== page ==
The other possible ethical trap is circumstantiality trap. Professionals fall into this trap by spending much time considering the circumstances of the situation and believing that the wrong or right ethical decision is based on the prevailing circumstances. In professional practice, weighing all the circumstances can lead to one responding in an unethical manner. Having been counselling both clients, Sam can easily weigh the circumstances and base the ethical decision on such circumstances. While this would work outside the professional, ethical decision-making process, it will not work in the case of Sam, who has to observe codes of ethical practice.

 Step 3: Preliminary response

The primary role of a counsellor is to stimulate the welfare of clients. The code of ethics dictates that the client and counsellor work to review counselling plans for continued effectiveness while respecting the choices of the client. Counsellors should also recognise the support network and consider enlisting the support of family members and friends when appropriate. At all times, clients have the liberty to choose to continue with a counselling relationship (HKPCA, 2011). Furthermore, if the counsellor decides to change the role, informed consent should be sought from the client. Again, when appropriate, counsellors should also work towards removing any barriers that inhibit client growth and progress with informed consent.

In the case of Sam, the code has provided a room to change the counselling relationship from an individual relationship counselling to couple counselling with informed consent. Considering that counselling the clients as individuals can be a barrier to the growth of both clients in that, they are seeking relationship counselling, changing the role to couple counselling can be beneficial to the growth of both clients. The circumstance surrounding the decision is that both clients are seeking counselling from Sam which indicates that they need relationship counselling. The preliminary response is that Sam should seek consent from both clients to change the role from individual counselling to couple counselling. Considering that he does not know whether both clients are aware that they are both receiving counselling, both clients should be informed about the benefits of couple counselling without revealing that they have both been receiving counselling from Sam to protect their privacy and confidentiality. Sam should inform both parties about the benefits of couple counselling and encourage them to enrol for couple counselling for maximum benefits. The consent should seek to have them enrol for couple counselling as a couple as opposed to revealing their current counselling status. The information that the clients have both been receiving counselling from Sam should not be discussed with either party, and this should only be revealed after the clients bring up the issue.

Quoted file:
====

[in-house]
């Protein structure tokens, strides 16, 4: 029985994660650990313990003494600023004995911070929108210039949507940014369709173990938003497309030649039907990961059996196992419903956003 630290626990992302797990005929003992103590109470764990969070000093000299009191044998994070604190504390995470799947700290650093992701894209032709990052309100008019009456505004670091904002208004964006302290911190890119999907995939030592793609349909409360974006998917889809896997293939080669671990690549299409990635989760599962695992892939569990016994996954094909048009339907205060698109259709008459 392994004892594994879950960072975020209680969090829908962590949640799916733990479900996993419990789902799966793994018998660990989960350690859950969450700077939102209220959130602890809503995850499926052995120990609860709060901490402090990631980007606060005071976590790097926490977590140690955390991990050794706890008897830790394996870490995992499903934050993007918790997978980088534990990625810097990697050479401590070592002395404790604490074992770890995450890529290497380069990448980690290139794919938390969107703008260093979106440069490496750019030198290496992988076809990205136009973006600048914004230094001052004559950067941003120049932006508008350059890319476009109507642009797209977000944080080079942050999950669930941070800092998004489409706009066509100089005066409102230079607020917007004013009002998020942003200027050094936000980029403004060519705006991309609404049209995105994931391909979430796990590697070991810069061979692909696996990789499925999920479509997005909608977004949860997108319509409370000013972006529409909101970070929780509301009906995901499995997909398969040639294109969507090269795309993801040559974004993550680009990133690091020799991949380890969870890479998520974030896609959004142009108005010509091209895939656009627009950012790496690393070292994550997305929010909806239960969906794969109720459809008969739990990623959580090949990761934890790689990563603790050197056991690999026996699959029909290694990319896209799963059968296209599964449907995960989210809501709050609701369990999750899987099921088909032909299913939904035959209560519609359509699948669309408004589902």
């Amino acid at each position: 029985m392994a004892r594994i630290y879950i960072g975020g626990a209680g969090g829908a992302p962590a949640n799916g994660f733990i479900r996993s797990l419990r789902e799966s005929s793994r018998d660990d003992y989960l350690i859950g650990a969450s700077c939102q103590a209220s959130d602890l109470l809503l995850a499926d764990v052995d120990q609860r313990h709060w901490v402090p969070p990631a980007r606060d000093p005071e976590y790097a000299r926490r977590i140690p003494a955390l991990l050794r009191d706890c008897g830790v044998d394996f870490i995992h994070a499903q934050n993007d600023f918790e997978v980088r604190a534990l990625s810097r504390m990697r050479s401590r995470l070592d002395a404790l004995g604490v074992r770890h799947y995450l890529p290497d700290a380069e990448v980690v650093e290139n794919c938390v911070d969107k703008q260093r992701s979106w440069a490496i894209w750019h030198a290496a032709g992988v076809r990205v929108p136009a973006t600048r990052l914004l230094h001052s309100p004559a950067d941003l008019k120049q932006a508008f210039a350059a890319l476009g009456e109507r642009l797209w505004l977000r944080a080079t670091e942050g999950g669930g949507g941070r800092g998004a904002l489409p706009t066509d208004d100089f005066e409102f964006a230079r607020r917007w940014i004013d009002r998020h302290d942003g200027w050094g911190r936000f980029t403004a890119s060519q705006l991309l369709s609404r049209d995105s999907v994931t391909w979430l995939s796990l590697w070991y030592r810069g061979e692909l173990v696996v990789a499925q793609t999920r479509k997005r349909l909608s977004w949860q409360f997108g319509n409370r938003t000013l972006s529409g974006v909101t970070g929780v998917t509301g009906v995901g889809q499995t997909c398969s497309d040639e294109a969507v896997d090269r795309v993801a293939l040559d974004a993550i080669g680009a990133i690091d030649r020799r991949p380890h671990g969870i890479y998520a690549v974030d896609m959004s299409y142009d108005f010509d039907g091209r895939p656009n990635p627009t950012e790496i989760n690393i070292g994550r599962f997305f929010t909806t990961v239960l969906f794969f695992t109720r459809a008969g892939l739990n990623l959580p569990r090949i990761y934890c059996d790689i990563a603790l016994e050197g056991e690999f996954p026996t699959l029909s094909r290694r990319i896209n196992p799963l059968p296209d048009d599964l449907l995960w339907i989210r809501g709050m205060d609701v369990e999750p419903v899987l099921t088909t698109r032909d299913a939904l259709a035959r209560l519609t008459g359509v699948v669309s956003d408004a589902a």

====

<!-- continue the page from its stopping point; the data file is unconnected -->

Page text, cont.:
Step 4: Possible consequences

From the above response, several concerns are likely to occur. First, the couple can consent to the couple counselling but after learning that they have both been seeing the same counsellor as individuals, pull out of the session. The code of ethics gives them the right to choose to continue with the counselling relationship (HKPCA, 2011). The result would be that both clients could pull out of the relationship and risk having their long term relationship crumble. Again, advising the clients to undergo couple counselling without telling them they have been seeing the same counsellor individually could create distrust between the couple and Sam. It will be hard for Sam to continue with the sessions while ignoring what has happened in the past together with the awkwardness. Furthermore, if the clients get to know that they have been receiving counselling individually assuming they are not aware, it could increase the problems in the relationship and Sam can end up creating more problems as opposed to helping the couple grow.